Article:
Towne s narrative is a fascinating whodunit, with its vivid portrayal of Union commanders hiring questionable detectives in an effort to stymie the Knights of the Golden Circle, a loose collection of Confederate sympathizers in the Old Northwest. A valuable addition to any library seeking to upgrade its collection with a regional slant to the US Civil War. Summing Up: Highly recommended. "e;CHOICE?"e;
A History Book Club Reading Selection
"e;Surveillance and Spies in the Civil War"e; represents pathbreaking research on the rise of U.S. Army intelligence operations in the Midwest during the American Civil War and counters long-standing assumptions about Northern politics and society. At the beginning of the rebellion, state governors in Ohio, Indiana, and Illinois cooperated with federal law enforcement officials in various attempts all failed to investigate reports of secret groups and individuals who opposed the Union war effort.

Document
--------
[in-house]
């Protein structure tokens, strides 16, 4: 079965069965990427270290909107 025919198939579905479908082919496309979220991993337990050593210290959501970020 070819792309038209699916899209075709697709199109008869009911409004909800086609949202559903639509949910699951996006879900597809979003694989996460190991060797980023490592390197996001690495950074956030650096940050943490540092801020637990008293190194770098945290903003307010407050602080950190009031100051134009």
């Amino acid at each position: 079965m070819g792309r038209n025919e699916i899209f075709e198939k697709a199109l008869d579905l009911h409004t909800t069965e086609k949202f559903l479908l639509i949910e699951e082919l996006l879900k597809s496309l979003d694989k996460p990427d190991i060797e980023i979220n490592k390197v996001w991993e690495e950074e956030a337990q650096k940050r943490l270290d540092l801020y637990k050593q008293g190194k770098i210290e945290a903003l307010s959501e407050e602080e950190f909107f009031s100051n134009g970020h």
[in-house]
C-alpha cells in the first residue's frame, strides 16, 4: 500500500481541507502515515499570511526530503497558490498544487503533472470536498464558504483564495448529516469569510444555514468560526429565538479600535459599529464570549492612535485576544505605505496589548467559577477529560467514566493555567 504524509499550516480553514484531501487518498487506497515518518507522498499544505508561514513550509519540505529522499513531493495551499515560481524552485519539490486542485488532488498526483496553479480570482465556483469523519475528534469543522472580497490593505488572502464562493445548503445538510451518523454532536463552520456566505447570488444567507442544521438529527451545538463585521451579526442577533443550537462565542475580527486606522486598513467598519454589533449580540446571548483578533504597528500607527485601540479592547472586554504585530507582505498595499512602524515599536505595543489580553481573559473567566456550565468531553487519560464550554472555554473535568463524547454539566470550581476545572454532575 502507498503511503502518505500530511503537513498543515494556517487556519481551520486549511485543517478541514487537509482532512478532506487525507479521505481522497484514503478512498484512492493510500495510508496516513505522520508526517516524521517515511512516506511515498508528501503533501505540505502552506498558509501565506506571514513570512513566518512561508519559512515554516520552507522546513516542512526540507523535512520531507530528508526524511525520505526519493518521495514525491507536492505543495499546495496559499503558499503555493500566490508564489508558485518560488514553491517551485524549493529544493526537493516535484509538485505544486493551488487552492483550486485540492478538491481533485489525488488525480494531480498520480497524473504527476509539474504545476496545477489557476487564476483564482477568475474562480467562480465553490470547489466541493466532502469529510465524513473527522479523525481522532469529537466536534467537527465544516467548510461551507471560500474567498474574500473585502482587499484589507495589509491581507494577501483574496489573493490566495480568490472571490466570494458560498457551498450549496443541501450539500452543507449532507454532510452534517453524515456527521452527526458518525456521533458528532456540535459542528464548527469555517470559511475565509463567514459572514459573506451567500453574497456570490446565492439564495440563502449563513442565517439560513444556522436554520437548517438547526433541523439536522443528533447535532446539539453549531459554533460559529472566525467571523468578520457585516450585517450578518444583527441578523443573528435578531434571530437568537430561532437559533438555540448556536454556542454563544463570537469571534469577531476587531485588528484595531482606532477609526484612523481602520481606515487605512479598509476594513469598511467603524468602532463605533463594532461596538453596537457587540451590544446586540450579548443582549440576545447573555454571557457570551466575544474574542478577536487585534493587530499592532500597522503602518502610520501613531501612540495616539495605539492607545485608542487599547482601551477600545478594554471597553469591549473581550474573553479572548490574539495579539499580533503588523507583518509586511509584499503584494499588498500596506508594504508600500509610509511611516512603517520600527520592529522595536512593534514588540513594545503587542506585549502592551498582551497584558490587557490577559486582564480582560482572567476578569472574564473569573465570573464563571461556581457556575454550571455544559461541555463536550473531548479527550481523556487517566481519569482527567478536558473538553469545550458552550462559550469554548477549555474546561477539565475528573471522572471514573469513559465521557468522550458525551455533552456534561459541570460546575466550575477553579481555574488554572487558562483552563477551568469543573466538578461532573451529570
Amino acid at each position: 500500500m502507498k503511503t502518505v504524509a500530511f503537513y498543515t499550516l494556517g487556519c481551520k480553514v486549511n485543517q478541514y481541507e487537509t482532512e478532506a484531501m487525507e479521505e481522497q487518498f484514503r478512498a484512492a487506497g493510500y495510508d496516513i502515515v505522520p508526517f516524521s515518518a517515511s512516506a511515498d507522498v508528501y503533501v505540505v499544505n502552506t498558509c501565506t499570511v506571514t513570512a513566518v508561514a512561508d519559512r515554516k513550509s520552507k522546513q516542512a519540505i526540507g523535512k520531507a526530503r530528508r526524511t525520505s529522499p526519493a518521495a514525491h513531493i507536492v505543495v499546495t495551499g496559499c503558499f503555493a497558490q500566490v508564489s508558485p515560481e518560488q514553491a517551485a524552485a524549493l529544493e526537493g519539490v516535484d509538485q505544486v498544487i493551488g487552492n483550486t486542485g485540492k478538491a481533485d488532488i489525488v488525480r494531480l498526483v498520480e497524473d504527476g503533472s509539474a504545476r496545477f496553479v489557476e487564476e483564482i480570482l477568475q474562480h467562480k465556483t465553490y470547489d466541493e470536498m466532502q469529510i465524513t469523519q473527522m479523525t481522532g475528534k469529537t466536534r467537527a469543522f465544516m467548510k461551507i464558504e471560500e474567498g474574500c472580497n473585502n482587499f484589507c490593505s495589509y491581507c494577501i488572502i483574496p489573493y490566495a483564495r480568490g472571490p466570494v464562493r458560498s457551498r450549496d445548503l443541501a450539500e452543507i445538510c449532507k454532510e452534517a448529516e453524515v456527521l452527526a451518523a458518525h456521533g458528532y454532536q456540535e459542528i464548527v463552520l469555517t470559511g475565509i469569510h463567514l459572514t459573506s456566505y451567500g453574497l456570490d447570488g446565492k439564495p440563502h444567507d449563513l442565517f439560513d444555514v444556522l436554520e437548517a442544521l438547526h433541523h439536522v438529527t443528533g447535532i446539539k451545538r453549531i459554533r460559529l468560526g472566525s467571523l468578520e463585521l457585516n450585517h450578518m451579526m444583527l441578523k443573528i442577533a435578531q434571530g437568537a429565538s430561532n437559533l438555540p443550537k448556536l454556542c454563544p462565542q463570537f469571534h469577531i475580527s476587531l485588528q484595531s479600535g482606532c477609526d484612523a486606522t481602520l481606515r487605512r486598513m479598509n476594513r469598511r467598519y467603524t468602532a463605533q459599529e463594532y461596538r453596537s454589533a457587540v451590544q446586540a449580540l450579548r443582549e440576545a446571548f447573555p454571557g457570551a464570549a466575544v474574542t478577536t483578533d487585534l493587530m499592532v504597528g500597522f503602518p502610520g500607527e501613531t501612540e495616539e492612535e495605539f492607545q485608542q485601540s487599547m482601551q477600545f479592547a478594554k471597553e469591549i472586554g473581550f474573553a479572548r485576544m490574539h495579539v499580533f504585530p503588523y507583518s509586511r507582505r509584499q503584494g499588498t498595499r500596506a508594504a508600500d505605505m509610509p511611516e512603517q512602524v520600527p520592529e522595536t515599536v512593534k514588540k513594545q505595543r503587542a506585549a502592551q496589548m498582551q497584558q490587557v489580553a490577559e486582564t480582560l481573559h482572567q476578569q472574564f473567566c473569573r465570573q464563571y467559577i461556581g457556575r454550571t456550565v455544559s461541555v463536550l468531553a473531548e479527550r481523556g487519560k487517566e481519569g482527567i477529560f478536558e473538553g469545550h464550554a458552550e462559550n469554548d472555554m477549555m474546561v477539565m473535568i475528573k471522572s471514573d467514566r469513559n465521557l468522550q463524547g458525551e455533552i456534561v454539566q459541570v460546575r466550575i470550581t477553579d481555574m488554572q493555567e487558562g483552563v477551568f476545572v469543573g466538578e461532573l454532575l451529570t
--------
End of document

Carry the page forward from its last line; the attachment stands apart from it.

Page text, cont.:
Starting in 1862, army commanders took it upon themselves to initiate investigations of antiwar sentiment in those states. By 1863, several of them had established intelligence operations staffed by hired civilian detectives and by soldiers detailed from their units to chase down deserters and draft dodgers, to maintain surveillance on suspected persons and groups, and to investigate organized resistance to the draft. By 1864, these spies had infiltrated secret organizations that, sometimes in collaboration with Confederate rebels, aimed to subvert the war effort.
Stephen E. Towne is the first to thoroughly explore the role and impact of Union spies against Confederate plots in the North. This new analysis invites historians to delve more deeply into the fabric of the Northern wartime experience and reinterpret the period based on broader archival evidence."e;